First introduced in March of 1999 the Smith & Wesson SW99 was a joint effort between the Massachusetts company and Carl Walther of Germany. S&W's new handgun was an offshoot of Walther's own P99 and like that pistol was initially offered in 40S&W and 9MM. Unlike Walther however, Smith & Wesson would also eventually produce the design in .45 ACP.
In time the SW99 would be offered in several calibers and configurations, the full sized models (12, 16 and 9 rounds normal capacity in 40S&W, 9MM and .45 respectively) and in a smaller compact model in 40S&W and 9MM (8 and 10 rounds respectively). All of the SW99 series pistols were based on the same polymer framed, striker fired design with a traditional double action/single action trigger. The TDA SW99 would be the first of two variations the gun was offered in, the 99 and the 99QA (Quick Action). Walther produced the frames and internal lockwork in Germany and then sent them to S&W who made the slide and barrel and finished assembly here in the United States. Pistols were supplied with three front sights of different heights and three (two in .45 and compacts) interchangeable back straps so that each owner could modify the pistol to their individual needs. It also had other useful features like loaded chamber and cocked striker indicators, windage adjustable back sights and equipment rail.
In addition the SW99 introduced features not usually seen like a decocking button located on top of the gun's slide and a new magazine release that departed from the norm. Instead of being the typical button on the left side of the frame, the type of magazine release known to generations of American shooters, the SW99 featured an innovative ambidextrous lever design. While the more conventional type was pressed in to release the magazine the SW99 was pressed downward. With the S&W the shooter could drop the magazine with their trigger finger and with one hand, never having to change their hold on the gun. While very effective it didn't "feel" right to many traditional gun owners. The magazine release and odd decocker location were probably major contributors to the gun's less than spectacular reception in the U.S. market.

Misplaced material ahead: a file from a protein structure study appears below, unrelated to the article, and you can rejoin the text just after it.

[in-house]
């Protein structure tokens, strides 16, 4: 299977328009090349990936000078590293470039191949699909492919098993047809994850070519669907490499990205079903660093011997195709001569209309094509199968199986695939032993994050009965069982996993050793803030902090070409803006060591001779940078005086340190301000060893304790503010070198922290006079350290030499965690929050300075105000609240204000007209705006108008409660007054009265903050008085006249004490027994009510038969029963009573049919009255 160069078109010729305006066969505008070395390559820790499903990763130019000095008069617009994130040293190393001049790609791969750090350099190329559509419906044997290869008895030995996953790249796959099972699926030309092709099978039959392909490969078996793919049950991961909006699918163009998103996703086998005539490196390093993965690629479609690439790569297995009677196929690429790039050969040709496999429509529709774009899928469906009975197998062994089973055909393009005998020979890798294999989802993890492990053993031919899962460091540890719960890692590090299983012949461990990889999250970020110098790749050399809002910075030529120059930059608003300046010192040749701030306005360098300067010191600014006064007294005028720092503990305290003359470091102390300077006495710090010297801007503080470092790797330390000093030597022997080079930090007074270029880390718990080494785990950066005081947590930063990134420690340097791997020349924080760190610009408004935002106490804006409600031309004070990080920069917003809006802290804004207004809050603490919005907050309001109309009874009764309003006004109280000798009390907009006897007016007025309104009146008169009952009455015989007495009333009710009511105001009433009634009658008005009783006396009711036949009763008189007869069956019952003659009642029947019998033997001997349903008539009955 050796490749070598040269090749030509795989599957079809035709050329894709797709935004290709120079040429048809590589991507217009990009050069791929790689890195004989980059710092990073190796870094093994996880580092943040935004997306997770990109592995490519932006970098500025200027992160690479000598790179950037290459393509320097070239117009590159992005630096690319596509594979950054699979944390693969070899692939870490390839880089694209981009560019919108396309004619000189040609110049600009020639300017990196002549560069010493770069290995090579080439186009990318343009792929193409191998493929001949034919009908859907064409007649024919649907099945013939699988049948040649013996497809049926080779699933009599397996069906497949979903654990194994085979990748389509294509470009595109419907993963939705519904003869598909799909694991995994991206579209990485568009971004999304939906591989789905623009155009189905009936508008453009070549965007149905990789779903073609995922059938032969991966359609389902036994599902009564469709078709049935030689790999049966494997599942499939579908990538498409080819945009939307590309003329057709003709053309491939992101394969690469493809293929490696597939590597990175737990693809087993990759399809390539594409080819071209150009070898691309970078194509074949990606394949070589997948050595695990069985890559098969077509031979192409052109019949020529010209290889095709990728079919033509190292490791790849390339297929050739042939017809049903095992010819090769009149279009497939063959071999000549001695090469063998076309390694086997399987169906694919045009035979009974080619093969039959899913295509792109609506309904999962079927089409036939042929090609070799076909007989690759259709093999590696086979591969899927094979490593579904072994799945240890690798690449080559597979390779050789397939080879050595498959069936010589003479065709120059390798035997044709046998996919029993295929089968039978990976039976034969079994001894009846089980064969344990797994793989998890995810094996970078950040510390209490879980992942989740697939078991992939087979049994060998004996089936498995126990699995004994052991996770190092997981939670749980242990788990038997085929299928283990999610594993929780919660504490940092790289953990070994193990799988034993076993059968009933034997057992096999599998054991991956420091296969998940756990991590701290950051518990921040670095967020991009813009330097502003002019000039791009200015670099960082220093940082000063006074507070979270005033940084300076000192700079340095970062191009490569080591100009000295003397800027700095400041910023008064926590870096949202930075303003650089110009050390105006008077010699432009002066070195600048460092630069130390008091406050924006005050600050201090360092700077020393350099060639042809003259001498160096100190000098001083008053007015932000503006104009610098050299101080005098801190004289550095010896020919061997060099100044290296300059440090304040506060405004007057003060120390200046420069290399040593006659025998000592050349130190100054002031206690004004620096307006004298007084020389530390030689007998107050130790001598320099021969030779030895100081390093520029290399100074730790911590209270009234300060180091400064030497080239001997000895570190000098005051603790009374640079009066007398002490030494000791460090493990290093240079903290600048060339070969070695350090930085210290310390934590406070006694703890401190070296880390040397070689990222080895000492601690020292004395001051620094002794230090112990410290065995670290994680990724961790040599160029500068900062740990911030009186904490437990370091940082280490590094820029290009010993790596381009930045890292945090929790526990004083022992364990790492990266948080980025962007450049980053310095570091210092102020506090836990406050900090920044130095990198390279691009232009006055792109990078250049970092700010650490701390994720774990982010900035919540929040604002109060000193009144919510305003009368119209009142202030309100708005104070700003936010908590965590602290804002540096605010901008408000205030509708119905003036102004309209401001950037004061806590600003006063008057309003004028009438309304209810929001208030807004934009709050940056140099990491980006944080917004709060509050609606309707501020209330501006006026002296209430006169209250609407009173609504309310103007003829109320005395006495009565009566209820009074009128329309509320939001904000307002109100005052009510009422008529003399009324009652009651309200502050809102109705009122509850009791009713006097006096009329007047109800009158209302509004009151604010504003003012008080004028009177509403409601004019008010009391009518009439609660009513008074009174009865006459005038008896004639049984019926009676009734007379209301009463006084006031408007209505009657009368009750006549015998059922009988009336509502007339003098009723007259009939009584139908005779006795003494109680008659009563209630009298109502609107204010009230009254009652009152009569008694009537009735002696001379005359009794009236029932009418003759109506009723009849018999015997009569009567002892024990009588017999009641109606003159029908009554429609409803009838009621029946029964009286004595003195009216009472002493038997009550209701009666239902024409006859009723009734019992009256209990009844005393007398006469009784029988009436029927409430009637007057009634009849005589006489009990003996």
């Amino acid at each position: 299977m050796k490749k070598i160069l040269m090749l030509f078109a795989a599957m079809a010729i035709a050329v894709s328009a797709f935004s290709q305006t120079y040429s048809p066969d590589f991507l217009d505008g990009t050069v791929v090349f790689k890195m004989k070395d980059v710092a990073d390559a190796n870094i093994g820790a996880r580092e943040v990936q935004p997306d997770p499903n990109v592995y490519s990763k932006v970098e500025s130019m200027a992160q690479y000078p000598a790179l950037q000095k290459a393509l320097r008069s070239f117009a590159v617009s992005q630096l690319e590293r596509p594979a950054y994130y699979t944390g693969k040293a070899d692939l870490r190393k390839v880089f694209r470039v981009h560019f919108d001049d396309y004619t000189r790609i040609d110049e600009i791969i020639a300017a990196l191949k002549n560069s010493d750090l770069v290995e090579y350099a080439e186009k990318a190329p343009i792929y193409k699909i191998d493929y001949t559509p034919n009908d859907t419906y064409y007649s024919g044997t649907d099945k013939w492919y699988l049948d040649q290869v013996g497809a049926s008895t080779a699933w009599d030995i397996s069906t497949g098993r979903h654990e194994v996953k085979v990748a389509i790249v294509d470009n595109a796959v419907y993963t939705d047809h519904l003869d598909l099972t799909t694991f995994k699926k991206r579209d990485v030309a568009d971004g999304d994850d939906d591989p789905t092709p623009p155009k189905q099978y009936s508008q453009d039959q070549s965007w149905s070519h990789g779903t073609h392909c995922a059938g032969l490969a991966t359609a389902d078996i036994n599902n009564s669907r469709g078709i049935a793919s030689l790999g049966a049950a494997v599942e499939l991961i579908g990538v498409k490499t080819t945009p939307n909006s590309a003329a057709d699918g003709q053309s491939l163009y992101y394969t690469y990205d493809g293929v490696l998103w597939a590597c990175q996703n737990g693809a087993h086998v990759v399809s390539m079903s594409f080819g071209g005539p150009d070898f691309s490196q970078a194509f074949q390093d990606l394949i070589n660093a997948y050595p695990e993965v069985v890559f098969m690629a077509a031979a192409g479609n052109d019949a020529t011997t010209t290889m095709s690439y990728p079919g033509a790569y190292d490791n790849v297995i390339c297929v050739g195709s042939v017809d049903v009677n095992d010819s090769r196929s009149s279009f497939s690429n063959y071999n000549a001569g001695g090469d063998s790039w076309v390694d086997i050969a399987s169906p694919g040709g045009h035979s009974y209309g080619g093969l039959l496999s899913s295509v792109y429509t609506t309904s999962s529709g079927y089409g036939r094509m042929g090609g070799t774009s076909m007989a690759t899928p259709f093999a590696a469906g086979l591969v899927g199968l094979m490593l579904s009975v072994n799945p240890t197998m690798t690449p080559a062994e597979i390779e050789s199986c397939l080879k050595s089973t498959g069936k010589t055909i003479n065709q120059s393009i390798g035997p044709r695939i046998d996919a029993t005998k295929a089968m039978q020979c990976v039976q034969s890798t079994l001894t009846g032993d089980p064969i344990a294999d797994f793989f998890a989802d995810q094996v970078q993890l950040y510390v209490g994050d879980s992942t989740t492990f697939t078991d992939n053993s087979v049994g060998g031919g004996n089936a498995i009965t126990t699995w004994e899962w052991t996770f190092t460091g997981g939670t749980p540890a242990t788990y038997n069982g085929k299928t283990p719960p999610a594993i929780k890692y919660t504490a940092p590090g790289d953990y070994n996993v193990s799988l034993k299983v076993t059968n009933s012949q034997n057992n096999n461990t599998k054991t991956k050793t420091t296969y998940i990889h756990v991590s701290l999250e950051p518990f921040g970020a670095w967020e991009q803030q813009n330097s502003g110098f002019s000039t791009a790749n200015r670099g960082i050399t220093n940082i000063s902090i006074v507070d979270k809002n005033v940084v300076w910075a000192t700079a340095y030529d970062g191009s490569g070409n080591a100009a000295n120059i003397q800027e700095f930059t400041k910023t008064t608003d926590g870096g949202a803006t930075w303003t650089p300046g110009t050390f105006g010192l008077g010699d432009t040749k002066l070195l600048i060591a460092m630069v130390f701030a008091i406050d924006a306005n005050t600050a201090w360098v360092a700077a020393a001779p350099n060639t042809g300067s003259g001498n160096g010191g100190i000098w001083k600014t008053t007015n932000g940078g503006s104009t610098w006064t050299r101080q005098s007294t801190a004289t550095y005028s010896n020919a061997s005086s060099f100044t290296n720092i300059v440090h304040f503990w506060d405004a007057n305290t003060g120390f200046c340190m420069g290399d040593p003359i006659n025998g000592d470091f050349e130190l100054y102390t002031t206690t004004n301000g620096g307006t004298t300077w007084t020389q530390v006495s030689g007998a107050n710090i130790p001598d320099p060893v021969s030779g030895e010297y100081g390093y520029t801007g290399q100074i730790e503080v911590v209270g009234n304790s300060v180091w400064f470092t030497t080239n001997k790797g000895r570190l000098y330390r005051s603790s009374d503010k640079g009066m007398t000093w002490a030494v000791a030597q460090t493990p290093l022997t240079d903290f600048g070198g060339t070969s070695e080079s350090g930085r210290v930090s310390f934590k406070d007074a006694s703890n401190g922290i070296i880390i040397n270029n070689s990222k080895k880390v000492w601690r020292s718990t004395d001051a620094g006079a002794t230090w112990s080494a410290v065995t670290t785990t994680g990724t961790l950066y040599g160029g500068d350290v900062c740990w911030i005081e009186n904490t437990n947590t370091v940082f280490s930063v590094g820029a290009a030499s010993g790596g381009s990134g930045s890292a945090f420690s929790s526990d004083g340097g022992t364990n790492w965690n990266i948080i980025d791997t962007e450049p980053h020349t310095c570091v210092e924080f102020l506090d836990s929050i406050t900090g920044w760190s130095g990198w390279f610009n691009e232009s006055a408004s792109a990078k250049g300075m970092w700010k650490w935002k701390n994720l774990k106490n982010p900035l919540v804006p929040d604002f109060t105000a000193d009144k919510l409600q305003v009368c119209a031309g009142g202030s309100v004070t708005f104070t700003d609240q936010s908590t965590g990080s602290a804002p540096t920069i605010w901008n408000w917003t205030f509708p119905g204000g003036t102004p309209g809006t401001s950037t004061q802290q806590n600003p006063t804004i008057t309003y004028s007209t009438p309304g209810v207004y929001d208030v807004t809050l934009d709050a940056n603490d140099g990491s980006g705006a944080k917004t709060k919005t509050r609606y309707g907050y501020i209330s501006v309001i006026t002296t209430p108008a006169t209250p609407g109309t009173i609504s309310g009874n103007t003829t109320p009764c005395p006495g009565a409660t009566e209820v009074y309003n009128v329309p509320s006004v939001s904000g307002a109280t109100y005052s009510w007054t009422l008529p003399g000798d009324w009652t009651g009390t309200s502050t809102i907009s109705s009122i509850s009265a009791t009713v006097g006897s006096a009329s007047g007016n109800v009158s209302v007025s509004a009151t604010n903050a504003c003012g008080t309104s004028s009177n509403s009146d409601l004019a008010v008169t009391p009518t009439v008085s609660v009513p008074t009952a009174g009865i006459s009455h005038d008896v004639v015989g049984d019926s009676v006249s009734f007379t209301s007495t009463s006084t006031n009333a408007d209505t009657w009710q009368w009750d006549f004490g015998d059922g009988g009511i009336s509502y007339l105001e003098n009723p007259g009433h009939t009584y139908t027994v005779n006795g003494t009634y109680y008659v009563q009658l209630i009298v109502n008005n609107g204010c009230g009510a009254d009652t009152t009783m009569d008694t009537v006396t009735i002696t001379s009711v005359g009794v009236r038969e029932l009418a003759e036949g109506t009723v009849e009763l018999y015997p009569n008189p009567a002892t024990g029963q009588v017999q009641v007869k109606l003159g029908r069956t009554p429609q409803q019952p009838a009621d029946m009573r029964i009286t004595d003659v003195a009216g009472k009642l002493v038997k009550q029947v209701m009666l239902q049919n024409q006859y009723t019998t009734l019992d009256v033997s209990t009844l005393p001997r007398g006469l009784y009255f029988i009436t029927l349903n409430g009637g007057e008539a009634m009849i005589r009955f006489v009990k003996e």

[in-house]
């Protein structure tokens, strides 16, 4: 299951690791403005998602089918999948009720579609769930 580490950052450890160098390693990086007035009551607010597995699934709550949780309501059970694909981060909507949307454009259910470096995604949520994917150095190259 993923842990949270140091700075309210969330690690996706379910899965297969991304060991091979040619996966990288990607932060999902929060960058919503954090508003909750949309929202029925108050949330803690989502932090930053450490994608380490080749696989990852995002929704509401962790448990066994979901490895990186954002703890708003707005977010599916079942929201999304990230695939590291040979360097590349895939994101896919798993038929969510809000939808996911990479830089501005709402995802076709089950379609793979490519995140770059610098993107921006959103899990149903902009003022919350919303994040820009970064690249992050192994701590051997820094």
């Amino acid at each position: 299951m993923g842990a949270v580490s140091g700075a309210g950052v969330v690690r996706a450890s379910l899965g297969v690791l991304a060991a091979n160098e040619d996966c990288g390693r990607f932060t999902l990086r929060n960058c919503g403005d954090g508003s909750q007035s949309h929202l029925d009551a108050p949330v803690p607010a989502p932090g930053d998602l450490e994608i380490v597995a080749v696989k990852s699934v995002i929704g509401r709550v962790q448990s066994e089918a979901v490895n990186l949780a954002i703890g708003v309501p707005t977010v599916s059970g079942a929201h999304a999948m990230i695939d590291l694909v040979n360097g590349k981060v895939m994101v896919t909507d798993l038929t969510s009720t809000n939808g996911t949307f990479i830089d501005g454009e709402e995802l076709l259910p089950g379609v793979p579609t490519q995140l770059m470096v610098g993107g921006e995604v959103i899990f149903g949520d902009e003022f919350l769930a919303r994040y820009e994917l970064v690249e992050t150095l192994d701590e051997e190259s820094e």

In 2004 the SW99 was remade into the SW990 and the SW990L (Lightning). It was still offered in all previously available calibers and sizes. The main difference between the new models and its predecessor was a redesigned trigger that functioned like a DAO pistol. With that change the decocker was no longer needed and also eliminated. With continued lackluster sales S&W would drop the pistol from its catalog entirely for 2007.
Unfortunately the odds were against the SW99 from the beginning with several varying factors contributing to the demise of this fine pistol. First was the pricing, having a suggested retail nearly a third more than the most popular polymer handgun, the Glock, was a major problem. To many shooters "plastic is plastic" and they buy what is most affordable. Another problem was Smith & Wesson. They never really seemed to get behind this product and (in this author's opinion) only did a half-hearted job of marketing their newest offering. Maybe the complexities of production and profit sharing with a foreign company were too much to bother with. Another issue that certainly didn't help was the agreement that S&W made with the Clinton era HUD department in 2000. That deal significantly hurt the company's reputation and caused their sales to plummet overnight, including the SW99 that was only introduced a year earlier. But ultimately the biggest factor of all was the gun itself. While numerous reviewers reported it to be a solid, reliable sidearm, well designed and executed, it just didn't seem to matter. The SW99/990 was perhaps too innovative, too different to be successful with American gun owners.
Nowadays the SW99 and SW990L are seen for sale most often and can be found relatively cheap for a high quality semi-auto pistol. A brief tour of the various internet gun websites found many excellent condition used (some new old stock) in the $300-400 range. By far the most common are the SW99 full size in 40S&W followed by the 9MM and finally .45 model. The compacts and SW990L (especially in .45) are seen for sale less often. While the SW99QA and the SW990 seem to be the hardest variations to find.